• We may return or refuse to accept all or any part of a Chase QuickDeposit transaction at anytime. We are not liable if this would cause outstanding checks or other debits to your account not to be honored and returned.
Fundamentally they are limiting risk by limiting deposits and limiting availability. The first is pretty self-explanatory. The second takes into account that within two business days using image clearing, Chase is most likely to know that funds are good. This avoids the risk of intentional or unintentional duplicate presentment: a customer takes a picture of the check twice, perhaps at the same bank, perhaps at different banks. About 75% of all banks Celent surveyed have enterprise wide duplicate presentment monitoring, so if the check is presented twice at the same bank, it is likely to be discovered and submitted for clearing only once. If the check is deposited at two different banks, it will be submitted for clearing twice. The bank issuing the check will deny the second deposit attempt. Chase wants to make sure that it isn’t the second bank having already making the funds available. Customers are likely to accept this with no trouble. Using mobile RDC allows the customer to deposit the check immediately upon receipt, rather than waiting until the next trip to the branch or ATM. The check could sit on the consumer’s desk for days. In exchange for the convenience of mobile RDC, the customer may need to wait an additional day for availability. It’s a fair trade off and a good move by Chase that I expect other banks will follow. How is your bank managing mobile RDC risk?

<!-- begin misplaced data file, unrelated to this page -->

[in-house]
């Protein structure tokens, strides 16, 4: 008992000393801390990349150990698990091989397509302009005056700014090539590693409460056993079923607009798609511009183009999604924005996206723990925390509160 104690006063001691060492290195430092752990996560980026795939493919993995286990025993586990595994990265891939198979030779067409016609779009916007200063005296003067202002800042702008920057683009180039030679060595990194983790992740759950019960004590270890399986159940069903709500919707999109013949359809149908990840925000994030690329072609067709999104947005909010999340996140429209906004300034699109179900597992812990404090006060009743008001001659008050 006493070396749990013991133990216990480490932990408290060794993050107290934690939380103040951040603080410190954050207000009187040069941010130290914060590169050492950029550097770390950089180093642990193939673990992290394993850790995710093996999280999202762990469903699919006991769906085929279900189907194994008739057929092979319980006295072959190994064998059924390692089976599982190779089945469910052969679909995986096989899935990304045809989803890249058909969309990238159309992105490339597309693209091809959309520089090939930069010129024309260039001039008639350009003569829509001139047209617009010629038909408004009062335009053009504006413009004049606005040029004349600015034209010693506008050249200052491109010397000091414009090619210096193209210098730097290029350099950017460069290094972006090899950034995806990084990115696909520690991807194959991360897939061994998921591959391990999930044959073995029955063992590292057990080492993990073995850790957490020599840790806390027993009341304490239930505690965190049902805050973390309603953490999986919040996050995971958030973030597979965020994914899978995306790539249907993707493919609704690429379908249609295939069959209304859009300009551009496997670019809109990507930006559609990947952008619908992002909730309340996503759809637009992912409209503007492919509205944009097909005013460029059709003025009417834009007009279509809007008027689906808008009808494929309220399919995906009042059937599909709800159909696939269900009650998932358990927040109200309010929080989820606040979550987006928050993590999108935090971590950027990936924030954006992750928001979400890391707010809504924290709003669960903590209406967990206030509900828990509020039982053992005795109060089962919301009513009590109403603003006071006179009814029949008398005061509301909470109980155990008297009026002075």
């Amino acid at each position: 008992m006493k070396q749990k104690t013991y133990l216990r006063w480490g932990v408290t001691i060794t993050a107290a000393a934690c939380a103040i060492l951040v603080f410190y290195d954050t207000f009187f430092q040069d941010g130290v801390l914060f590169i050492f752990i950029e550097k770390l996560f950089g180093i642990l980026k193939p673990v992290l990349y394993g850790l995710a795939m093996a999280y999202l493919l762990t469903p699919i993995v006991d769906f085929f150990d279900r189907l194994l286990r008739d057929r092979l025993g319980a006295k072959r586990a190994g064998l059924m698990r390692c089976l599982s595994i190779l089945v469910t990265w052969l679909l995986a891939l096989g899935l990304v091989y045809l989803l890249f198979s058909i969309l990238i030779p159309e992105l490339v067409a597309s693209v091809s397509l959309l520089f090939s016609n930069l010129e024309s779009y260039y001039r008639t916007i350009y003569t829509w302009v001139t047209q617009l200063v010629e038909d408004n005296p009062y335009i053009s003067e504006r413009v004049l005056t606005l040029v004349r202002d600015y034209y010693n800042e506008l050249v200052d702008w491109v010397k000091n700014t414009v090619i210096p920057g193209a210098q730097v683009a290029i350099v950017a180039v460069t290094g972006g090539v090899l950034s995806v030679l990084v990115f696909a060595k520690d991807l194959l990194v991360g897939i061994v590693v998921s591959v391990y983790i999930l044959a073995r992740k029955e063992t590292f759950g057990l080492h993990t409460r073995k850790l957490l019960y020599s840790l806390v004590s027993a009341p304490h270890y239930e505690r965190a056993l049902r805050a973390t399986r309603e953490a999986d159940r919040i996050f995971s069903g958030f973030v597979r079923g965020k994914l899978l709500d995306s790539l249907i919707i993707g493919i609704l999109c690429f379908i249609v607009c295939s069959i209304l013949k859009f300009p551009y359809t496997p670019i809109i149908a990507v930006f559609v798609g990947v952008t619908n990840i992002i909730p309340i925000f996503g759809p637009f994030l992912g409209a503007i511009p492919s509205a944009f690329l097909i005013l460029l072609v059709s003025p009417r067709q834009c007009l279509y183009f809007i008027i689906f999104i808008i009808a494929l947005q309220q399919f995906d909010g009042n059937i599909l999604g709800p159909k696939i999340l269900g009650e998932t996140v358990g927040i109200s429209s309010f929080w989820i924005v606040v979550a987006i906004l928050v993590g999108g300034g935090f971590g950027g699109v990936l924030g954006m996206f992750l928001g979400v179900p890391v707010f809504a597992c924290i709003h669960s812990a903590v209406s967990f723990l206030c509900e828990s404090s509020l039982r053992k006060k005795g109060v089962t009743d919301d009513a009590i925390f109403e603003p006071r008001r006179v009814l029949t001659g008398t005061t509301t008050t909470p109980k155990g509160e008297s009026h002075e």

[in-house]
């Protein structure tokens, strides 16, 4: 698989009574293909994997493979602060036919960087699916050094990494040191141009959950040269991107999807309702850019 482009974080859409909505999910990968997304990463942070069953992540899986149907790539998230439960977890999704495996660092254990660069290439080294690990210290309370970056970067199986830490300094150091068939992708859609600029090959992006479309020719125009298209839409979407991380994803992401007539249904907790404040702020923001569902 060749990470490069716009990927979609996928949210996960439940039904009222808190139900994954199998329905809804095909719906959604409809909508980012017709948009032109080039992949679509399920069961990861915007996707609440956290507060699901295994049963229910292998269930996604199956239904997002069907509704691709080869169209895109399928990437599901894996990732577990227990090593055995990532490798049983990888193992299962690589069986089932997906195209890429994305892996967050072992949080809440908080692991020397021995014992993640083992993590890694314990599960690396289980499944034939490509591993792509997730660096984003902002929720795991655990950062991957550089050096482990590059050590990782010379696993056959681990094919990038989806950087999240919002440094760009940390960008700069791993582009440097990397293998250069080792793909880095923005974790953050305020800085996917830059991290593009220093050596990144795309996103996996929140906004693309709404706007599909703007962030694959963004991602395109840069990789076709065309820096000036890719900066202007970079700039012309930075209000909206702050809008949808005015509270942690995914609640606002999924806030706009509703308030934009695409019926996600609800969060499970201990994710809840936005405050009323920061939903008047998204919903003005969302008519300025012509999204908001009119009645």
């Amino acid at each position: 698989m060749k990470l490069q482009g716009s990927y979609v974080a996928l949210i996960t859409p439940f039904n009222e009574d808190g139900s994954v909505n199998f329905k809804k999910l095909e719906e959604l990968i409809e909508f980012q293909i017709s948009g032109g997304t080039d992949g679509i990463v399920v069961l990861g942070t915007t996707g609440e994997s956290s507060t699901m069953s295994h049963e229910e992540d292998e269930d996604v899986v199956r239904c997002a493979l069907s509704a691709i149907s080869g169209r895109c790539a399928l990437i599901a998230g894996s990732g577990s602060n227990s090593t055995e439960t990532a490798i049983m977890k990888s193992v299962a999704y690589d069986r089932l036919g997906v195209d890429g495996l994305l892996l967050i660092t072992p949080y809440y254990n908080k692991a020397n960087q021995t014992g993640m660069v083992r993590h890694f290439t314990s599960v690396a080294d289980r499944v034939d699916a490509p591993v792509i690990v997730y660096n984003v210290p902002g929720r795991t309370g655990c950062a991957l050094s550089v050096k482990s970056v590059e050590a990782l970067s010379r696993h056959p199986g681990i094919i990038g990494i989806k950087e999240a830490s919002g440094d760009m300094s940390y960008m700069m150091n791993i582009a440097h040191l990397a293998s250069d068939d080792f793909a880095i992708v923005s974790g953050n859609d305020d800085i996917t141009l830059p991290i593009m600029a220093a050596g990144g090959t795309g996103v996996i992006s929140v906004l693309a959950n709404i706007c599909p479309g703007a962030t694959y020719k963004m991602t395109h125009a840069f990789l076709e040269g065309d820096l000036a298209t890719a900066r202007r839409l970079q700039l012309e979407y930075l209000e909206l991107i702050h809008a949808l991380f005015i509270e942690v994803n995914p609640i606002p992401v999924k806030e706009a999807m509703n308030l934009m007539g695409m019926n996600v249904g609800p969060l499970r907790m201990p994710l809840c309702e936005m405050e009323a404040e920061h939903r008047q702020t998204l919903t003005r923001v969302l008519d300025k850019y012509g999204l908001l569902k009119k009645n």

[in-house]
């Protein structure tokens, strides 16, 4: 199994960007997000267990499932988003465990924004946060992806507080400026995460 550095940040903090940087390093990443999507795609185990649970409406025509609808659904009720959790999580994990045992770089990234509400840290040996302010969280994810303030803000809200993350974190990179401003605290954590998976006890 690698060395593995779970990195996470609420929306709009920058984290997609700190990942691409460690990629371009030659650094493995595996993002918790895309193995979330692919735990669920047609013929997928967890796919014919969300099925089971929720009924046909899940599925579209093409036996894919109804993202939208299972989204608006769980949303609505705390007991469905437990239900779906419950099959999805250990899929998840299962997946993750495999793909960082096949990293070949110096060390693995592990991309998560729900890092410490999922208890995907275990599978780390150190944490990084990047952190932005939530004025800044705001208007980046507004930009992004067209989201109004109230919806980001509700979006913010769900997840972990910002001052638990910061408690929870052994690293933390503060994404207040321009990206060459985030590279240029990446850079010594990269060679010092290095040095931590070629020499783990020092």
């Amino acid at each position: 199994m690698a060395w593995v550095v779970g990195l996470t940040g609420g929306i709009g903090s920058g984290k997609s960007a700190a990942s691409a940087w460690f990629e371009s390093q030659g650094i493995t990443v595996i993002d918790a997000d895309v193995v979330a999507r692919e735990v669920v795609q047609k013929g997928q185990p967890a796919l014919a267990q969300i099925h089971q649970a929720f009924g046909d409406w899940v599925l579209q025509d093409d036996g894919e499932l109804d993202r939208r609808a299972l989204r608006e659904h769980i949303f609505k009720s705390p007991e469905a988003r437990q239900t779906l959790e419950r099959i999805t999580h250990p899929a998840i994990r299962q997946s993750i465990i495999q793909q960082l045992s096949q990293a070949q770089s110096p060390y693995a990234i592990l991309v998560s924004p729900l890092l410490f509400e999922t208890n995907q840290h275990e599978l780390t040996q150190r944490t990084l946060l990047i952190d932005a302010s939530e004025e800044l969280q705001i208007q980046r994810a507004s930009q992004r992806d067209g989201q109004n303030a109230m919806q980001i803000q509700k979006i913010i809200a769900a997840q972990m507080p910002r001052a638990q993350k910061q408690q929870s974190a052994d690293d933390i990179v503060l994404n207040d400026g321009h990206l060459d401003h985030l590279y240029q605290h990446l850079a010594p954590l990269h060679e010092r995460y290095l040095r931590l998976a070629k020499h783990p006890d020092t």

Celent Model Bank Awards 2011

The capstone of Celent’s Innovation and Insight Day held in Atlanta, GA last week was the recognition of Celent Model Bank award recipients for 2011. For the most part, it’s not much fun to be a banker these days. The news media, consumer advocates, regulators and politicians alike seem to make bank bashing their full-time job. In sharp contrast, Celent sought to celebrate financial institutions doing things well. The picture below shows this year’s Model Bank winners that were able to accept the awards in person.